Duolingo is the most popular way to learn languages in the world. Best of all, it's 100% free!

"I have to return home."

Translation:Tengo que volver a casa.

5 years ago

55 Comments


https://www.duolingo.com/CGiattino

Why would it be "tengo que volver al casa" if I choose to use "casa" to mean "home"? Why wouldn't it be "a la casa," since "casa" is a feminine noun? I put that and it was deemed incorrect.

5 years ago

https://www.duolingo.com/m1kael89
m1kael89
  • 16
  • 14
  • 4
  • 3
  • 3
  • 3

Well first of all, you wouldn't ever say " al casa " because al = a el and seeing as though casa is feminine it would be "a la casa". So that should be a hint that casa wouldnt be used in this case.

Secondly there is a difference between casa and hogar. Casa literally means house where as hogar litterally means home. Although a home can be at a house, it can also be in a cave, van, street, tent or appartment etc.

2 years ago

https://www.duolingo.com/RussellHanson

You spelled 'literally wrong' ( this is called getting even)

11 months ago

https://www.duolingo.com/Talca
Talca
  • 25
  • 16

a casa & a la casa were both accepted.

5 years ago

https://www.duolingo.com/lynettemcw
lynettemcw
  • 25
  • 22
  • 22
  • 20
  • 18
  • 10
  • 6
  • 5
  • 5
  • 2
  • 17

Most people would translate a casa and al hogar as home and a la casa as to the house. That is because a casa, like home, assumes it is your house but a la casa does not. Hogar is, of course, a word meaning home and hearth.

10 months ago

https://www.duolingo.com/rspreng

Are sure it was not deemed incorrect because you used "casa" rather than "hogar?"

5 years ago

https://www.duolingo.com/sherryhanan

Nope - I used c a s a and it was correct

5 years ago

https://www.duolingo.com/jindr004
jindr004
  • 25
  • 14
  • 8
  • 193

I think rspreng meant that CGiattino used the masculine 'al' in front of casa rather than hogar in their question, which would be wrong.

al hogar -or- a/a la casa

4 years ago

https://www.duolingo.com/AmmarTaraw

can you say: Tengo que regresar a casa

4 years ago

https://www.duolingo.com/LandonThom
LandonThom
  • 17
  • 5
  • 3
  • 3
  • 3
  • 2

Yes. This is what I put. However, I'm not sure of the difference in regresar and volver.

1 year ago

https://www.duolingo.com/nacreousnereid
nacreousnereid
  • 24
  • 21
  • 19
  • 17
  • 12
  • 9
  • 9

From a google search: "They are rather interchangeable, with one key difference: The word 'volver' can be used to mean 'to repeat' or 'to ... again' which is not a meaning 'regresar' can take on." Seems like a satisfactory explanation to me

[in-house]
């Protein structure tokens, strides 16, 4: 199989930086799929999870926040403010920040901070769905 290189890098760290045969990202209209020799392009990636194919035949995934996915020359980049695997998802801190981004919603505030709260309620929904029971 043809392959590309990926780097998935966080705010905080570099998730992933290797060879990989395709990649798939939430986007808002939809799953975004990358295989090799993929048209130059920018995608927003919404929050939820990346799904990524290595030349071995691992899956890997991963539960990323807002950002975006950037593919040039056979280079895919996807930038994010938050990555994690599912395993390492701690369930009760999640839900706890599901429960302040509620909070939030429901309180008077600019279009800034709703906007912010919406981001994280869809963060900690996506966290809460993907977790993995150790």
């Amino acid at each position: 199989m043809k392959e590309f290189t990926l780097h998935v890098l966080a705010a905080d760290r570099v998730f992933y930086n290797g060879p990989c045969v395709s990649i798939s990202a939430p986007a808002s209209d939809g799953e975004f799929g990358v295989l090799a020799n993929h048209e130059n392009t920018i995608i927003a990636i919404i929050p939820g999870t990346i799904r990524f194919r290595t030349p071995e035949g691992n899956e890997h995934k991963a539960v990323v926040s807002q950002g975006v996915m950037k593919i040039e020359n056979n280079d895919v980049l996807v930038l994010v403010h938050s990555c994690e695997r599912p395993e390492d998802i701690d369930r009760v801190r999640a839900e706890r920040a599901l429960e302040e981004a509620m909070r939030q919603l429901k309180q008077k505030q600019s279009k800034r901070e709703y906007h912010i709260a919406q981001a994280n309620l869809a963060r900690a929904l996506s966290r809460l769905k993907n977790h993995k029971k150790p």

3 months ago

https://www.duolingo.com/Dr-Pen
Dr-Pen
  • 25
  • 25
  • 16
  • 7
  • 7
  • 6
  • 2
  • 35

What about, " Yo tengo volver a casa"?

5 years ago

https://www.duolingo.com/rdohd

The expression "I have to/ he has to" is tengo que/ tiene que. Yo tengo volver a casa is "I have return to home"

5 years ago

https://www.duolingo.com/daisytuck

That's exactly what I wrote and was marked incorrect. DL gave me "debo volver a mi casa" as the correct response. :-(

3 years ago

https://www.duolingo.com/Dr-Pen
Dr-Pen
  • 25
  • 25
  • 16
  • 7
  • 7
  • 6
  • 2
  • 35

thanks for the clarification

5 years ago

https://www.duolingo.com/brian4duo

I said "Tengo que volver a mi casa" and it was accepted!

4 years ago

https://www.duolingo.com/cassalass

Why doesn't 'necesito' work here?

4 years ago

https://www.duolingo.com/Lisagnipura

Hola cassalass: "Tengo que" implies more of an obligation rather than "necesito" is a need.

4 years ago

https://www.duolingo.com/Teddie1056

Necesito should work anyway.

11 months ago

https://www.duolingo.com/ladyg

I am confused also about when to use casa and hogar.

5 years ago

https://www.duolingo.com/Basjoosten
Basjoosten
  • 24
  • 11
  • 11
  • 10
  • 9
  • 2
  • 2
4 years ago

https://www.duolingo.com/rmcgwn

I suggest that 'a la casa' refers to a house. The 'a' is a preposition of movement. The 'la' is an indefinite article which means casa means 'a house'. On the other hand 'a casa' means movement toward a specific house that being 'home', For 'al hogar' it is 'a movement to a home'. It's just how I remember it so take it with a grain of salt.

4 years ago

https://www.duolingo.com/kmsherbert

I'd learned in school that "a casa" meant "to home", but that never really made sense 'til now! Thanks!

3 years ago

https://www.duolingo.com/lupers27

"Casa" is feminine....you can't say "al mi casa"

5 years ago

https://www.duolingo.com/Steven-Jones

I left out the "que" and answered "Tengo volver al hogar." Instead of telling me I omitted the "que" it gave me "debo volver al hogar" without capitalizing it. Can someone explain this?

4 years ago

https://www.duolingo.com/tessbee
tessbee
  • 25
  • 19
  • 24